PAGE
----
I started running in June 2012.
After struggling with an eating disorder (starvation, bulimia and then compulsive overeating) for years, something finally clicked. I no longer wanted to live in a depressed state, unhappy with my body and my life.
I had been going through therapy and one thing my psychologist always said was that I had to find a way to workout without hating it or getting obsessive about how many calories I was burning.
When I found running I no longer counted my calories, instead I focused solely on becoming a better and stronger runner.
If you have ever spent any significant amount of time on the stationary bike or elliptical at the gym like me, you know that you can put in minimal effort which gives your mind plenty of time to wander. If you are like me, you start obsessing over the time remaining, how much you ate that day, how many calories you “need” to burn and so on.
When you start running it is HARD. You no longer have the capacity to think about calories because you’re just trying to keep breathing! Or at least that is what it was like for me.
The first couple of weeks of Couch to 5K were very difficult for me. My breathing was erratic, my calves burned after only 30 seconds of jogging and I wondered how I would ever get up to one mile let alone the 3.1 that is required for completing a 5K.
Aside from my boyfriend I didn’t tell anyone I was doing Couch to 5K because I was embarrassed that I was so out of shape, and I also knew I would be mortified if everyone knew I failed to complete the program.
Most Couch to 5K training plans last 12 weeks. I took almost seven months. In the beginning I didn’t stick to the 3-day-a-week running plan strictly. Some weeks I would only run/walk for one day so it took me forever to get through the training.
In October I signed up for my first official 5K and after that I knew I needed to get serious and that’s when I really began training.
I stopped following the Couch to 5K plan and created my own plan which mostly consisted of run/walking 2 to 3 miles three times per week. My breathing was still erratic, my calves still burned and many times I was ticking off 15:30 or 16:00 minute miles. Sometimes 16:30 or 17:00 minute miles depending on how tired my body felt.
No matter how slow I was moving, I never stopped. I kept at it and in February 2013 I completed my first 5K!
Before the race I worried if other runners at the 5K would laugh at me, think that I didn’t belong, say rude things to me, but of course none of that happened – I am glad I didn’t let those thoughts hold me back!
After crossing the finish line for the first time I was truly bitten by the running bug! I loved the sense of accomplishment and pride I felt at doing something so hard, and I decided I wanted to run longer races.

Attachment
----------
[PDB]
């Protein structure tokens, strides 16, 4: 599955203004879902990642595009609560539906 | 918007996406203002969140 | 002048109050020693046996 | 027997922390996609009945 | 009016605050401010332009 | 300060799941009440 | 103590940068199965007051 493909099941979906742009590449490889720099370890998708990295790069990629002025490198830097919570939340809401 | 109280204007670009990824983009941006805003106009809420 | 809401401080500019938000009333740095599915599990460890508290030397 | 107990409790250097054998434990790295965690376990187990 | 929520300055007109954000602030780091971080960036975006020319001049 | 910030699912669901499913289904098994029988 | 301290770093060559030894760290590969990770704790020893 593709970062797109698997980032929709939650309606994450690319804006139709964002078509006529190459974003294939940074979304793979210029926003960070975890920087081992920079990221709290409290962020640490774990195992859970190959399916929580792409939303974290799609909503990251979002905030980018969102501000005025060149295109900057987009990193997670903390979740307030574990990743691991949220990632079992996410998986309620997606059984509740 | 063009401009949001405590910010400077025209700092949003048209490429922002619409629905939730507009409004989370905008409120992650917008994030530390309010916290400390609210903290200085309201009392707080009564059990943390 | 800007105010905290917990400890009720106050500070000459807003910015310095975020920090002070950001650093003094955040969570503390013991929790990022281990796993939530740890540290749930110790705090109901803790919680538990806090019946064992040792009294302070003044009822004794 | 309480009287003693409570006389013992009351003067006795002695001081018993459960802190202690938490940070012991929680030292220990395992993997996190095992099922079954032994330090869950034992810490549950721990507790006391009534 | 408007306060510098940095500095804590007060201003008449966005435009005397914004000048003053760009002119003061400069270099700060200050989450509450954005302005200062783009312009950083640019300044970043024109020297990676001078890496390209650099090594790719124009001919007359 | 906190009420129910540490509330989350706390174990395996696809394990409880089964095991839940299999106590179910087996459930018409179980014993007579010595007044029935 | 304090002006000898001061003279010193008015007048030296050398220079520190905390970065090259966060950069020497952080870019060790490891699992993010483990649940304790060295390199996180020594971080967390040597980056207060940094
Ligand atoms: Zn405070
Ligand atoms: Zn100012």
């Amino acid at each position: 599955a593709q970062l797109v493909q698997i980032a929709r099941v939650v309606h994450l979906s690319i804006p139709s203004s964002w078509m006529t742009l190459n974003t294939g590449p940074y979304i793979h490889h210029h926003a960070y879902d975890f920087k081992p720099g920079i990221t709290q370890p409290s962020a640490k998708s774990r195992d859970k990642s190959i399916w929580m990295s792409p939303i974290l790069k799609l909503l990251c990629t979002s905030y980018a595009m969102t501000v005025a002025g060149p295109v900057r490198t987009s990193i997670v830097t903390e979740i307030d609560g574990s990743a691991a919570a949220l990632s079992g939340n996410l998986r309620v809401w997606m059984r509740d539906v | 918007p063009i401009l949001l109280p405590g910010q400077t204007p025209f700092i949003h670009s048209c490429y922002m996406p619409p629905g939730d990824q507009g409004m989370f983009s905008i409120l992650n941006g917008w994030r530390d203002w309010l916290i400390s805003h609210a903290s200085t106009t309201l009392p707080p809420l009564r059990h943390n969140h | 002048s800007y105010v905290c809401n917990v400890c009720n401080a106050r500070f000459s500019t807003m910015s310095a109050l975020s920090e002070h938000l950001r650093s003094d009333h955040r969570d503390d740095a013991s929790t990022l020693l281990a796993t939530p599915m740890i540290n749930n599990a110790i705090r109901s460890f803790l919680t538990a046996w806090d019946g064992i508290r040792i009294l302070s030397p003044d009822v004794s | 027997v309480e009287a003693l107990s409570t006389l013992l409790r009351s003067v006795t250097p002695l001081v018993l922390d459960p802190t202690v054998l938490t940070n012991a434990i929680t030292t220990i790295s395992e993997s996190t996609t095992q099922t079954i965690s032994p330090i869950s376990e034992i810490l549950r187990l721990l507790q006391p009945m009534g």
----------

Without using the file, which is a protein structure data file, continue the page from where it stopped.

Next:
I trained for my first half marathon in the summer of 2013 and finished the Fort Lauderdale Half in November 2013 with a time of over 3:30 hours.
That race was long, it was hard but it was worth it! After running my first half I was bitten again by the running bug, and despite my slow half marathon finishing time I knew I wanted to train for a full marathon!
In October of 2014 I successfully completed the Portland Marathon — all 26.2 miles!
It was a tough day, I struggled through the second half mightily and I was disappointed with my finishing time of over 7 hours because I knew I was capable of better than that.
At first I was just incredibly disappointed with my marathon debut, but after some rest and reflection I realized just how incredible it was that I was even able to finish a marathon having been so sedentary for most of my life!
Just one month later I ran the Fort Lauderdale Half Marathon a second time and finished in 3:02! That means in one year I was able to reduce my finishing time by thirty minutes!
am now training to complete have finished a half marathon in under 3 hours 2:57 and I will also be running my second full marathon this year in Chicago, and I hope to beat my Portland time by a lot.
I had on idea when I started running how much I would grow to love it and how much it would change me as a person. I no longer feel overweight and lazy, I feel strong and full of life. Even on the days when I have a disappointing run or race I know that I’ve come so far since day 1 as a total beginner.
Knowing I can complete a full marathon reminds me that I am mentally and physically tough. I’m a completely different person now than I was in June 2012 when I was still struggling to get over my eating disorder and had incredibly low self confidence.
Running has changed my life.
If you are a beginning runner I hope that you’ll follow along with my training updates and feel free to email me (firstname.lastname@example.org) or send me a DM on Instagram anytime!
Here are a few areas of my blog you might enjoy reading next:
- Training for my first half marathon
- Training for my first marathon
- About me
- How My Race Times Have Improved
- My current running goals
- My running bucket list
Thank you for taking the time to read my blog!
If you’re just getting started with running I wish you the best and please feel free to email me (email@example.com) anytime!